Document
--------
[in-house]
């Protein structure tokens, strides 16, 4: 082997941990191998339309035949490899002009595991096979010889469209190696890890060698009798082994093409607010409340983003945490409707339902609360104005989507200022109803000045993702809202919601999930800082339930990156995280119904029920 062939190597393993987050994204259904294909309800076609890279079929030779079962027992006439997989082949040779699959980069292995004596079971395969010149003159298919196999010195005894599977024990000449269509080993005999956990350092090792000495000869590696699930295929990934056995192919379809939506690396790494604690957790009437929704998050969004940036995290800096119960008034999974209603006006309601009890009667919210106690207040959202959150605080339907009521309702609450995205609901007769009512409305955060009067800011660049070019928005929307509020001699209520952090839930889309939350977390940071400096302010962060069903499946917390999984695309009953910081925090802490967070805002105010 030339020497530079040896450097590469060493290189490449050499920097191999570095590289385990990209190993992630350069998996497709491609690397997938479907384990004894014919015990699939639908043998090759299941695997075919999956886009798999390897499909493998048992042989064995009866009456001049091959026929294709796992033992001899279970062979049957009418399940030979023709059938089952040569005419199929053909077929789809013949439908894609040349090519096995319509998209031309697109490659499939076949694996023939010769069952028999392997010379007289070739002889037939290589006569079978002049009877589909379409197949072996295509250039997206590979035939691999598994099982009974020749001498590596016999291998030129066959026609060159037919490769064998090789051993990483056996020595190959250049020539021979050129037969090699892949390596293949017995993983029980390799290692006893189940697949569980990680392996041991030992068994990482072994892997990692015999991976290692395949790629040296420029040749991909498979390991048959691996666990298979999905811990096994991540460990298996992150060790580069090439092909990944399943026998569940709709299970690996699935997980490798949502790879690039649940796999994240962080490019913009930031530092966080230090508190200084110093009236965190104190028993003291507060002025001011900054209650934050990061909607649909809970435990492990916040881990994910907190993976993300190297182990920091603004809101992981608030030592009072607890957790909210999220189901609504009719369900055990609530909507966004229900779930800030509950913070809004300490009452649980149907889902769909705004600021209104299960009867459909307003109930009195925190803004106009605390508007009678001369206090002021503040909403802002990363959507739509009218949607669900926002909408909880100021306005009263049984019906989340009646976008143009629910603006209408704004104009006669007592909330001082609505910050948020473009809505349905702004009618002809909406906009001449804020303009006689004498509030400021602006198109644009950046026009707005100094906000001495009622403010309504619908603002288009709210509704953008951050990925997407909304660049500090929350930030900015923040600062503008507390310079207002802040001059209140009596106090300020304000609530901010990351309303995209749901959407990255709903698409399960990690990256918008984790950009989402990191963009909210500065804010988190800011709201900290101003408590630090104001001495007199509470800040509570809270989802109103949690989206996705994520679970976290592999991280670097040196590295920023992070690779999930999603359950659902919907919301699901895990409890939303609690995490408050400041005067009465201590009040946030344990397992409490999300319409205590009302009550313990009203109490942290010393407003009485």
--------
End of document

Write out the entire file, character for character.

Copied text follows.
[in-house]
């Protein structure tokens, strides 16, 4: 082997941990191998339309035949490899002009595991096979010889469209190696890890060698009798082994093409607010409340983003945490409707339902609360104005989507200022109803000045993702809202919601999930800082339930990156995280119904029920 062939190597393993987050994204259904294909309800076609890279079929030779079962027992006439997989082949040779699959980069292995004596079971395969010149003159298919196999010195005894599977024990000449269509080993005999956990350092090792000495000869590696699930295929990934056995192919379809939506690396790494604690957790009437929704998050969004940036995290800096119960008034999974209603006006309601009890009667919210106690207040959202959150605080339907009521309702609450995205609901007769009512409305955060009067800011660049070019928005929307509020001699209520952090839930889309939350977390940071400096302010962060069903499946917390999984695309009953910081925090802490967070805002105010 030339020497530079040896450097590469060493290189490449050499920097191999570095590289385990990209190993992630350069998996497709491609690397997938479907384990004894014919015990699939639908043998090759299941695997075919999956886009798999390897499909493998048992042989064995009866009456001049091959026929294709796992033992001899279970062979049957009418399940030979023709059938089952040569005419199929053909077929789809013949439908894609040349090519096995319509998209031309697109490659499939076949694996023939010769069952028999392997010379007289070739002889037939290589006569079978002049009877589909379409197949072996295509250039997206590979035939691999598994099982009974020749001498590596016999291998030129066959026609060159037919490769064998090789051993990483056996020595190959250049020539021979050129037969090699892949390596293949017995993983029980390799290692006893189940697949569980990680392996041991030992068994990482072994892997990692015999991976290692395949790629040296420029040749991909498979390991048959691996666990298979999905811990096994991540460990298996992150060790580069090439092909990944399943026998569940709709299970690996699935997980490798949502790879690039649940796999994240962080490019913009930031530092966080230090508190200084110093009236965190104190028993003291507060002025001011900054209650934050990061909607649909809970435990492990916040881990994910907190993976993300190297182990920091603004809101992981608030030592009072607890957790909210999220189901609504009719369900055990609530909507966004229900779930800030509950913070809004300490009452649980149907889902769909705004600021209104299960009867459909307003109930009195925190803004106009605390508007009678001369206090002021503040909403802002990363959507739509009218949607669900926002909408909880100021306005009263049984019906989340009646976008143009629910603006209408704004104009006669007592909330001082609505910050948020473009809505349905702004009618002809909406906009001449804020303009006689004498509030400021602006198109644009950046026009707005100094906000001495009622403010309504619908603002288009709210509704953008951050990925997407909304660049500090929350930030900015923040600062503008507390310079207002802040001059209140009596106090300020304000609530901010990351309303995209749901959407990255709903698409399960990690990256918008984790950009989402990191963009909210500065804010988190800011709201900290101003408590630090104001001495007199509470800040509570809270989802109103949690989206996705994520679970976290592999991280670097040196590295920023992070690779999930999603359950659902919907919301699901895990409890939303609690995490408050400041005067009465201590009040946030344990397992409490999300319409205590009302009550313990009203109490942290010393407003009485």